Apogee has designed Duet to fit the Apple world. At
first glance, it's just a brushed-aluminum, paperback-sized case with a big knob on top. There's also a 1/4" headphone jack on the front, along with LEDs to indicate phantom power to two microphone inputs. The back includes a FireWire port and a port for Duet's breakout cable. The breakout cable itself has two 1/4" instrument inputs, two XLR microphone inputs, and two 1/4" output jacks.
This device sounds great and couldn't be much easier to set up and use. I began by downloading and running the 8 MB installer kit from Apogee's website. Upon restarting, I plugged Duet into my Mac's FireWire port, and the included Maestro controller software launched. The process probably took two minutes. The only snag I encountered was ultimately no big deal, though it did send me briefly chasing my tail. Duet's straightforward manual recommends use with Logic Pro 7.2.3 (which I'm running) or later. It also describes the Apogee Control Panel, which will be familiar to Ensemble users. This control panel allows convenient manipulation of Duet directly within Logic or GarageBand, without having to go outside the program to visit Maestro or its simple low-latency mixer. Logic's ability to control Duet is only available within Logic 8, however. Once I understood this, I resolved to stop procrastinating and upgrade Logic soon. Apogee promises that the user guide shipping with new Duets will include updated comments regarding Logic compatibility.
In the meantime, I returned to Maestro. In addition to allowing use with other Core Audio-compliant software apps like Nuendo or Digital Performer, Maestro offers more flexibility than Logic's control panel. One Maestro convenience is control of output muting behavior. Users can configure Duet's jog wheel to toggle between headphone output and monitor output with a single tap, while Maestro's heads-up display capability reflects all changes on-screen. Duet can also serve as a shuttle wheel for your song position line and control up to four MIDI parameters. These features are boons to any DIY recordists who engineer their own takes, juggling instruments and computer controls.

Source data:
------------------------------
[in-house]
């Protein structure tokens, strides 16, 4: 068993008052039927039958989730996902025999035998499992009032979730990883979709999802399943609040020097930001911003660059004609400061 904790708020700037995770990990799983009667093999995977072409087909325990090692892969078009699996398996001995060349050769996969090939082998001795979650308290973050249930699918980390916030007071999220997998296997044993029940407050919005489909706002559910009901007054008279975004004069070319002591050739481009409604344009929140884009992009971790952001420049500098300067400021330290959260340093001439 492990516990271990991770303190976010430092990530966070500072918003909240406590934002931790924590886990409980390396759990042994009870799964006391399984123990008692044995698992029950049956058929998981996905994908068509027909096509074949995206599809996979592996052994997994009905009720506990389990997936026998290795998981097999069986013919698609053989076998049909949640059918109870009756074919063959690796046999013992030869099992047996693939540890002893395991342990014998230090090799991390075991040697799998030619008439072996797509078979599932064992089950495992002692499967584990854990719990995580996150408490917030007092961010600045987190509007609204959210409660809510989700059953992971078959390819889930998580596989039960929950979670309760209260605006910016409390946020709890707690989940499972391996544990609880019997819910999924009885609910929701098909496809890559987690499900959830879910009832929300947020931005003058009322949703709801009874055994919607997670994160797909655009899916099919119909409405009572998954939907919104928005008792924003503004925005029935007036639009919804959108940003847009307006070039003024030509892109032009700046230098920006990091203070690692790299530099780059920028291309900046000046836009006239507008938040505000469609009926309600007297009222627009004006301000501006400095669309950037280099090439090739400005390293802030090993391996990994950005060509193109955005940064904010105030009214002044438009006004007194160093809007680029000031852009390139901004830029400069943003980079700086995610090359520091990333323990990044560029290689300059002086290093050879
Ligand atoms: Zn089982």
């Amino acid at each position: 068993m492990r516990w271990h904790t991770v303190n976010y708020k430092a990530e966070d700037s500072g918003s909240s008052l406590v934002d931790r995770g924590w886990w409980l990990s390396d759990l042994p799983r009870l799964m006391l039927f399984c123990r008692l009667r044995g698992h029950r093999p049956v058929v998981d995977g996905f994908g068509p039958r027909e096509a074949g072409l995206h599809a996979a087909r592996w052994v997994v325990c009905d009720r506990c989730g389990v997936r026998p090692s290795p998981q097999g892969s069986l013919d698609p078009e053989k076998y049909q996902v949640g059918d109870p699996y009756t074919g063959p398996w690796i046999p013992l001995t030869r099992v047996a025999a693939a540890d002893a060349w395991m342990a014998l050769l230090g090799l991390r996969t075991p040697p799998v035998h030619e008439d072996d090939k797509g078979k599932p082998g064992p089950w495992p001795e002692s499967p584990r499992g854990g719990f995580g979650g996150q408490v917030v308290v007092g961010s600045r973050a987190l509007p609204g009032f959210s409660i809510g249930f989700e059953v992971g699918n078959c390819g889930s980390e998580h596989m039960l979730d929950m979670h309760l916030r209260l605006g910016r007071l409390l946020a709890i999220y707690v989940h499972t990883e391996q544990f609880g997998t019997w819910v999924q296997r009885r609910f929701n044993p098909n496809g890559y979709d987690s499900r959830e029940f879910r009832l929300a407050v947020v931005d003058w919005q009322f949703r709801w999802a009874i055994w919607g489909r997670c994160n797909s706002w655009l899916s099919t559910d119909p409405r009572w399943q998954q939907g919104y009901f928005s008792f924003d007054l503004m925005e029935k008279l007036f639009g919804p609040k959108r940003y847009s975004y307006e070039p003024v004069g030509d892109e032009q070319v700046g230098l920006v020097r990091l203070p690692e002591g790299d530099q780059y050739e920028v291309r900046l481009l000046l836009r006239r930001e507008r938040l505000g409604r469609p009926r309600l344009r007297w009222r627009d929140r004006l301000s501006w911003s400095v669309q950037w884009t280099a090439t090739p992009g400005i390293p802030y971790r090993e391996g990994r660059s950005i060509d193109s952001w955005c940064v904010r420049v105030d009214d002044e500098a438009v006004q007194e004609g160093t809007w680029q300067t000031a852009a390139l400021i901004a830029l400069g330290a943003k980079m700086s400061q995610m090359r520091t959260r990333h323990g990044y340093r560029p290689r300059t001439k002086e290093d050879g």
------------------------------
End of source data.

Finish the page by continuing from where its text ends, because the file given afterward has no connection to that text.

Maestro benefits aside, Duet's real selling points are its preamps and converters. These are the same as those included in the larger Ensemble (Tape Op #62), with 75 dB of gain on the mic preamps. Designed with laptop systems and affordable monitor speakers in mind, Duet's output is set to -10 dBV. Duet provides up to 24-bit, 96 kHz I/O.
I'm currently mixing live audio for Ping's first DVD release and have been overdubbing rhythm guitar and background vocal parts. Though I'll hit my Avalon or Manley preamps first for final tracking, for testing purposes, I plugged straight into Duet and then straight into my MOTU 828mkII to compare their raw sound. Duet was superior. Singing through a Neumann SM 2 (I'll dumb down to the trusty Shure SM58 later), my vocal had better presence and was more lifelike at the top end. Results for my Telecaster when plugging in directly were similar, though I'd add that the lows also seemed better defined.
I would prefer that the breakout connector's wires were more robust, and digital I/O would be a plus. However, given Duet's price point and noticeable improvement in sound quality over gear with which I've been reasonably satisfied, it's hard to complain much.
I evaluated Duet at The Happy Club, where my system runs on a Dual 2.3 GHz G5 Mac. Here, the Ensemble is probably better suited. If users want a more budget-conscious solution, however, Duet's a great option for a scaled-down rig. And it's the ideal solution for stereo field recording to a MacBook Pro. I was drooling over one of those already, but now I've really got the itch!
($495 MSRP; www.apogeedigital.com)
Tape Op is a bi-monthly magazine devoted to the art of record making.